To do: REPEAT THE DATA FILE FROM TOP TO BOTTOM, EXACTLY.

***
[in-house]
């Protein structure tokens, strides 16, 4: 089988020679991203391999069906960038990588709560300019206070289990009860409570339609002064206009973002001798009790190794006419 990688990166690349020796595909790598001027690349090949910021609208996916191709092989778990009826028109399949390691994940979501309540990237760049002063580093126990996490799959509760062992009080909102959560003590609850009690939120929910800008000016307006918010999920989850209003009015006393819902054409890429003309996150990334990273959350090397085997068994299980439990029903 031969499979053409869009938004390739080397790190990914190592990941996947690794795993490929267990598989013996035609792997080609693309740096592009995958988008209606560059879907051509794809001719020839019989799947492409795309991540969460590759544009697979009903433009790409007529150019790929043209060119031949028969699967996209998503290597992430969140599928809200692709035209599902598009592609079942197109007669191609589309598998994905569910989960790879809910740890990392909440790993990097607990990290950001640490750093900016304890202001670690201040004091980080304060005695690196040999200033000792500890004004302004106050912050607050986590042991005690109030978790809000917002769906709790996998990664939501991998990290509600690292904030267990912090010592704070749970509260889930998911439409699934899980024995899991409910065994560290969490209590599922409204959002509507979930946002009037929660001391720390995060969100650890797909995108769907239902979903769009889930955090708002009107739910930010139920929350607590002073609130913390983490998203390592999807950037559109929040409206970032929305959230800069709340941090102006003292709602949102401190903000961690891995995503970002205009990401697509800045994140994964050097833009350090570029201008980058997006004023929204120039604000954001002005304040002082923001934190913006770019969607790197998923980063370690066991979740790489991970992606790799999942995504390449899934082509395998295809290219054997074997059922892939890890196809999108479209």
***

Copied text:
[in-house]
């Protein structure tokens, strides 16, 4: 089988020679991203391999069906960038990588709560300019206070289990009860409570339609002064206009973002001798009790190794006419 990688990166690349020796595909790598001027690349090949910021609208996916191709092989778990009826028109399949390691994940979501309540990237760049002063580093126990996490799959509760062992009080909102959560003590609850009690939120929910800008000016307006918010999920989850209003009015006393819902054409890429003309996150990334990273959350090397085997068994299980439990029903 031969499979053409869009938004390739080397790190990914190592990941996947690794795993490929267990598989013996035609792997080609693309740096592009995958988008209606560059879907051509794809001719020839019989799947492409795309991540969460590759544009697979009903433009790409007529150019790929043209060119031949028969699967996209998503290597992430969140599928809200692709035209599902598009592609079942197109007669191609589309598998994905569910989960790879809910740890990392909440790993990097607990990290950001640490750093900016304890202001670690201040004091980080304060005695690196040999200033000792500890004004302004106050912050607050986590042991005690109030978790809000917002769906709790996998990664939501991998990290509600690292904030267990912090010592704070749970509260889930998911439409699934899980024995899991409910065994560290969490209590599922409204959002509507979930946002009037929660001391720390995060969100650890797909995108769907239902979903769009889930955090708002009107739910930010139920929350607590002073609130913390983490998203390592999807950037559109929040409206970032929305959230800069709340941090102006003292709602949102401190903000961690891995995503970002205009990401697509800045994140994964050097833009350090570029201008980058997006004023929204120039604000954001002005304040002082923001934190913006770019969607790197998923980063370690066991979740790489991970992606790799999942995504390449899934082509395998295809290219054997074997059922892939890890196809999108479209």